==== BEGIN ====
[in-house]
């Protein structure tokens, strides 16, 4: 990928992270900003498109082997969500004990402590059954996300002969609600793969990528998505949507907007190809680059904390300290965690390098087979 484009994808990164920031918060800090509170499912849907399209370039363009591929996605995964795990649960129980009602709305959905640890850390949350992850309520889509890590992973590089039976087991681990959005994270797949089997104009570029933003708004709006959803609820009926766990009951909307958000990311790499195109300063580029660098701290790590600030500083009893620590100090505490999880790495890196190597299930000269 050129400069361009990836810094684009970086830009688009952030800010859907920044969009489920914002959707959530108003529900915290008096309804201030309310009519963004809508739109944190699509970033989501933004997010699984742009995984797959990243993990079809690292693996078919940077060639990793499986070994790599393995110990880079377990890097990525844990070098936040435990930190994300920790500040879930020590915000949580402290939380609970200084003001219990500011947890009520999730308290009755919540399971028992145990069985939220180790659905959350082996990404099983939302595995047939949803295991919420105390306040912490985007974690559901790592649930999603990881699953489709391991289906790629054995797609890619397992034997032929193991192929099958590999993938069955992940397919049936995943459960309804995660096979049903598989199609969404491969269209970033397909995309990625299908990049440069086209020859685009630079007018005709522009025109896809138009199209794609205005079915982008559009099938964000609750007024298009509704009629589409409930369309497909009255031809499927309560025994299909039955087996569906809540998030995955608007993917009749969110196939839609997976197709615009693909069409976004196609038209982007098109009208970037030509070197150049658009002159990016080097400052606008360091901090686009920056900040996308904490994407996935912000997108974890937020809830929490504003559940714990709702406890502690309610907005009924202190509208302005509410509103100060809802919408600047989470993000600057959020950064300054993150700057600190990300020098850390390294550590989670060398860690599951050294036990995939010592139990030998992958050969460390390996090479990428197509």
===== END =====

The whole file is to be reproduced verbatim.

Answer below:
[in-house]
């Protein structure tokens, strides 16, 4: 990928992270900003498109082997969500004990402590059954996300002969609600793969990528998505949507907007190809680059904390300290965690390098087979 484009994808990164920031918060800090509170499912849907399209370039363009591929996605995964795990649960129980009602709305959905640890850390949350992850309520889509890590992973590089039976087991681990959005994270797949089997104009570029933003708004709006959803609820009926766990009951909307958000990311790499195109300063580029660098701290790590600030500083009893620590100090505490999880790495890196190597299930000269 050129400069361009990836810094684009970086830009688009952030800010859907920044969009489920914002959707959530108003529900915290008096309804201030309310009519963004809508739109944190699509970033989501933004997010699984742009995984797959990243993990079809690292693996078919940077060639990793499986070994790599393995110990880079377990890097990525844990070098936040435990930190994300920790500040879930020590915000949580402290939380609970200084003001219990500011947890009520999730308290009755919540399971028992145990069985939220180790659905959350082996990404099983939302595995047939949803295991919420105390306040912490985007974690559901790592649930999603990881699953489709391991289906790629054995797609890619397992034997032929193991192929099958590999993938069955992940397919049936995943459960309804995660096979049903598989199609969404491969269209970033397909995309990625299908990049440069086209020859685009630079007018005709522009025109896809138009199209794609205005079915982008559009099938964000609750007024298009509704009629589409409930369309497909009255031809499927309560025994299909039955087996569906809540998030995955608007993917009749969110196939839609997976197709615009693909069409976004196609038209982007098109009208970037030509070197150049658009002159990016080097400052606008360091901090686009920056900040996308904490994407996935912000997108974890937020809830929490504003559940714990709702406890502690309610907005009924202190509208302005509410509103100060809802919408600047989470993000600057959020950064300054993150700057600190990300020098850390390294550590989670060398860690599951050294036990995939010592139990030998992958050969460390390996090479990428197509």